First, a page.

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Climate Literacy

Climate Literacy: Our Whole Child Approach 

Making climate change relevant to the lives of our students while being conscious of meeting them where they are developmentally, guides our best practice approach. Introducing curricula in a mindful, interdisciplinary, scaffolding format, our TK-8th grade model consists of themes rooted in nature immersion and gardening, the science of phenology, evidence of climate change, smart technology integration, and sustainable design. Emphasizing climate literacy "foundation" activities and concepts in lower school provide the necessary experiences to help prepare and support our students to optimistically absorb the larger environmental issues they focus on in middle school.

TK – 1st  grade

In our youngest grades, empathy and exploration of the natural world are foundational. Immersion in nature occurs daily as our students investigate, play, and explore our campus gardens, tree covered neighborhood streets, and the Presidio National Park. Experiencing San Francisco's seasons and learning to appreciate fog, rain, wind and the sun help our students personally connect with their surroundings and teaches them how humans, plants, and other animals benefit and depend on these ever-changing wether patterns of our planet.

 

 

2nd – 6th Grade

Building on the fundamental connection with nature the focus turns to learning earth’s ecological principles. The science of phenology (seasons), earth & climate systems, and our planet’s natural cycles become investigation focal points as our students learn about the carbon and water cycles, why seasons change, migration patterns, ocean currents & our planet’s cooling systems, jet streams, Sierra Nevada glacier formations, and the sun as the primary source of energy on earth.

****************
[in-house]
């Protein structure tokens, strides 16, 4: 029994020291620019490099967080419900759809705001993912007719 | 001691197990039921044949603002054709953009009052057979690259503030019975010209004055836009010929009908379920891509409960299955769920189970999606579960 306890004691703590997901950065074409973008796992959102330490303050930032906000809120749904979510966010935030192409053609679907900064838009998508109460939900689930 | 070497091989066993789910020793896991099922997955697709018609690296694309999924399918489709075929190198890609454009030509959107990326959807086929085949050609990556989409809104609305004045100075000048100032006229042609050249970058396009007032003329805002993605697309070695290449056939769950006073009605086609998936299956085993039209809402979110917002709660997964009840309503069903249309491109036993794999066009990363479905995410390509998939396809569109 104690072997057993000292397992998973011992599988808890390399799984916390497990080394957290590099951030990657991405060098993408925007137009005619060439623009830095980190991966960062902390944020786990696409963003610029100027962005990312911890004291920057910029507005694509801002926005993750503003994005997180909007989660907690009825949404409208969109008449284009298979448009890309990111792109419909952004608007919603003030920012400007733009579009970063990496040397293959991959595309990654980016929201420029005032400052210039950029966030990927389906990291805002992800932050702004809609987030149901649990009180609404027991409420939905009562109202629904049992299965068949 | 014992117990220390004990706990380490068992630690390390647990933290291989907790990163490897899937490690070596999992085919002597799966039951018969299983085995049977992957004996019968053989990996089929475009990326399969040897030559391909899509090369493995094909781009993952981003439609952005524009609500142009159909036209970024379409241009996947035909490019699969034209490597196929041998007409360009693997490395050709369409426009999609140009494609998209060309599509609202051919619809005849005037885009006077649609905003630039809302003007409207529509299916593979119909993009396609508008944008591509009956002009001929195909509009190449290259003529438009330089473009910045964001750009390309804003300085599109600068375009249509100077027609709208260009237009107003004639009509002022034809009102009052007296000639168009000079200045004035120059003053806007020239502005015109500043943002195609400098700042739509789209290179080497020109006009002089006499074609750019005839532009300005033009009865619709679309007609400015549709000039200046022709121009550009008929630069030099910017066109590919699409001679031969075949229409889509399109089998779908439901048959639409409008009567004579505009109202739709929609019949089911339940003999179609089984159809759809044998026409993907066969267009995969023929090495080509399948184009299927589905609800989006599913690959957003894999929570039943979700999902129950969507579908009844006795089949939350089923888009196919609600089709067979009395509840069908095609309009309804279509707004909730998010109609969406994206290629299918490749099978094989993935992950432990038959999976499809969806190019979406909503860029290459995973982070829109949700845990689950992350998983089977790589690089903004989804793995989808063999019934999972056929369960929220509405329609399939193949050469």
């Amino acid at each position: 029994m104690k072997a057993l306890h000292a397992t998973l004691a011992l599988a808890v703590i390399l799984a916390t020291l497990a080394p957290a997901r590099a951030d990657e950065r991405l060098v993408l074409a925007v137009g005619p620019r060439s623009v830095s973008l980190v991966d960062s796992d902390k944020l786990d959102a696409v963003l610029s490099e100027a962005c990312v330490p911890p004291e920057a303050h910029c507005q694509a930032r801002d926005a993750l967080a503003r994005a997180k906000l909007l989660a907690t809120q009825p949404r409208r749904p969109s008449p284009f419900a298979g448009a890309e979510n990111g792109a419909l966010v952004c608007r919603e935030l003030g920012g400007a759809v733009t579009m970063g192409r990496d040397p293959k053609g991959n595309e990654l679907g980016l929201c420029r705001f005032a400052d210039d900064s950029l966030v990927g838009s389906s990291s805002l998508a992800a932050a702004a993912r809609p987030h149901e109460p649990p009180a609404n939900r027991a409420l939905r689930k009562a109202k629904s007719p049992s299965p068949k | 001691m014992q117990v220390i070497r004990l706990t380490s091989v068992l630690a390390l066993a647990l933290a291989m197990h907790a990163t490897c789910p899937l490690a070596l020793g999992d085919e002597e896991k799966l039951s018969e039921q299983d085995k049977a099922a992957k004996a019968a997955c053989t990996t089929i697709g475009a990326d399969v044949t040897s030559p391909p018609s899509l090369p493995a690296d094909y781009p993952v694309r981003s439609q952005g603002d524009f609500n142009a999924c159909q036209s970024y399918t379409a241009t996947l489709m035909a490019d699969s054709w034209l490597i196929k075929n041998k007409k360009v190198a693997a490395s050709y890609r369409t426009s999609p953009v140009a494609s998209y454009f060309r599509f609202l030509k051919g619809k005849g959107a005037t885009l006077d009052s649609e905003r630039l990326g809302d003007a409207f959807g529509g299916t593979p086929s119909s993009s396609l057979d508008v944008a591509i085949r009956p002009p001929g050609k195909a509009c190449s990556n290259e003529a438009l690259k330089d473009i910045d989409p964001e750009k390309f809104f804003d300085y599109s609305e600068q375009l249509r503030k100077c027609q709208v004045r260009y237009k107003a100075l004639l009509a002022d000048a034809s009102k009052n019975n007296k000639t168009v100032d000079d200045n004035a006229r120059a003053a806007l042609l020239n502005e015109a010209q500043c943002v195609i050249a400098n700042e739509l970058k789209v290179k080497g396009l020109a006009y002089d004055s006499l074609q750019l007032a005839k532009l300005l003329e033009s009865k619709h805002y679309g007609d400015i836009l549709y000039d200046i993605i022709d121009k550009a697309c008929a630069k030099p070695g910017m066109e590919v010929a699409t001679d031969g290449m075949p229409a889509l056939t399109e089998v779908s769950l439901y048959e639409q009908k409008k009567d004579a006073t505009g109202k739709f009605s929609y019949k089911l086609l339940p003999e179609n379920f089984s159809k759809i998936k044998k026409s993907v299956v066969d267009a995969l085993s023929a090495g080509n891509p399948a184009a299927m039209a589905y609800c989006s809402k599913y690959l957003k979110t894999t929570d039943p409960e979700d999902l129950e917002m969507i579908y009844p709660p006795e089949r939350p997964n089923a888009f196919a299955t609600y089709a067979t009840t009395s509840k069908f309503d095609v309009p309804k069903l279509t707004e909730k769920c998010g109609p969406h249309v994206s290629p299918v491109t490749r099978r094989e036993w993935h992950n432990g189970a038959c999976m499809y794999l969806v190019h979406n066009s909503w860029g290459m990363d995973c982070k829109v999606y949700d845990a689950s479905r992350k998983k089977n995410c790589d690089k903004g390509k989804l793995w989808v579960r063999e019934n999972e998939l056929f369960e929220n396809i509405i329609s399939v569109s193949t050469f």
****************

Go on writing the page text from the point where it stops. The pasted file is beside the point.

6th – 8th Grade 

Middle school emphasis turns to Environmental Solutions & Sustainable Design. Focus is on earth’s carrying capacity, ecological footprints, symptoms of global warming, the science of climate change, renewable energy, sustainable architecture, and positive human impact.  

*Through a solutions lens and by selecting localized research questions based on real-world phenomena and events – such as sea level rise in SF Bay, wildfires in California, droughts in the central valley, LEED ​sustainable design, and energy use in our own school building, our students are surrounded by relevant curriculum applications.